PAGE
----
Most students from RSM will be confronted with new business development at some stage in their careers. This course aims to serve as a pilot test for you, assessing your strength and weakness in entrepreneurial practices. To do so, this course will collaborate with multiple companies and provide tangible business projects for you, with the aim to address real business challenges related to new business development. As a result, you will face the full complexity of new business development. To assist you navigate the project, a reference contact from the company will actively work with you during the six weeks of the course.
Taught by Dr Z. Wu.
Students that would like to gain some practical experience during the Master program, can do so by means of an internship. Students can use one of the elective blocks to do a full time internship.
Instead of an elective a so-called business project can be carried out. This business project will be shorter than a regular internship. The advantage is that such a project can be carried out during one of the three elective blocks. A student can come up with a business project at a company of his or her choice. At the end of the internship the student will hand in a report.
The business project can be related to the thesis. However, this is not a requirement. Please not that even the two are linked, the business project will be assessed separately from the thesis itself and should contain another focus than the thesis. Please consult your thesis coach in case you want to combine your internship with you thesis.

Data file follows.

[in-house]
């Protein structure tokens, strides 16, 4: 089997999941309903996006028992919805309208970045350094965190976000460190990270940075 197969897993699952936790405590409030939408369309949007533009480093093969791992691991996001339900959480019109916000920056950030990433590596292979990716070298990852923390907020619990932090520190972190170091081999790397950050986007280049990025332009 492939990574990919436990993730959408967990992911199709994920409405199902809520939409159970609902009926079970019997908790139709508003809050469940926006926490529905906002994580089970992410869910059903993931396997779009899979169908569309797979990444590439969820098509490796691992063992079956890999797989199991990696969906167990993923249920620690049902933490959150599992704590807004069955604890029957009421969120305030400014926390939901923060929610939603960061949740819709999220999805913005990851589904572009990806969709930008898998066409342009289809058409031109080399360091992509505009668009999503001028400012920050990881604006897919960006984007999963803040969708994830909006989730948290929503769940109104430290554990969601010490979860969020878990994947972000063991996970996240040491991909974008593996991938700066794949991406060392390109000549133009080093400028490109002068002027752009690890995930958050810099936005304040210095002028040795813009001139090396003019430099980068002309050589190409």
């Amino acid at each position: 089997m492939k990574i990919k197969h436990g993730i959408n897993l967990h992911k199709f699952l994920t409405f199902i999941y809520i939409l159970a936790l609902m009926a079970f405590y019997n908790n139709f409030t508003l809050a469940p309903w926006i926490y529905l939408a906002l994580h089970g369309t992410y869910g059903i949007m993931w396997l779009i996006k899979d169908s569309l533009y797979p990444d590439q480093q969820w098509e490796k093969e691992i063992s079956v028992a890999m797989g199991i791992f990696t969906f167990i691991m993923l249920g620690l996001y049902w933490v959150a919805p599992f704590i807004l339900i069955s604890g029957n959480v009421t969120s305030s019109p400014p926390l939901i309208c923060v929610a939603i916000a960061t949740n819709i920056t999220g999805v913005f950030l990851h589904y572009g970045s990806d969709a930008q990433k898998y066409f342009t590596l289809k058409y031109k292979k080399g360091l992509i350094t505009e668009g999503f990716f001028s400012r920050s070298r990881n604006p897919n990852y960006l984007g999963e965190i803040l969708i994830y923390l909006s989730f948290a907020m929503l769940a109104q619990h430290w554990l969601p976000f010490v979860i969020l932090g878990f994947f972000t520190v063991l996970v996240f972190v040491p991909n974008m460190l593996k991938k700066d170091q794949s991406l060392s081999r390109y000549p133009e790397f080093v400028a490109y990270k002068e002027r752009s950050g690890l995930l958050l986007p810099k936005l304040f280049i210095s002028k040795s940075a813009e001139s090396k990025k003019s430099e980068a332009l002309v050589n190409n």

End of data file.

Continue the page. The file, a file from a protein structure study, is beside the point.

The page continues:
THIS ELECTIVE COUNTS AS A FREE ELECTIVE FOR MI STUDENTS ONLY. IN OTHER WORDS: in order to graduate you MUST complete at least two MI programme electives!
Taught by S. Langeveld, MSc.
The research fundamentals course is designed to support the individual master thesis project. The course focuses on the study of the various thesis research methodologies that are available for conducting research in Innovation Management. These include qualitative research (case studies or grounded theory), surveys and archival data analyses, and experiments.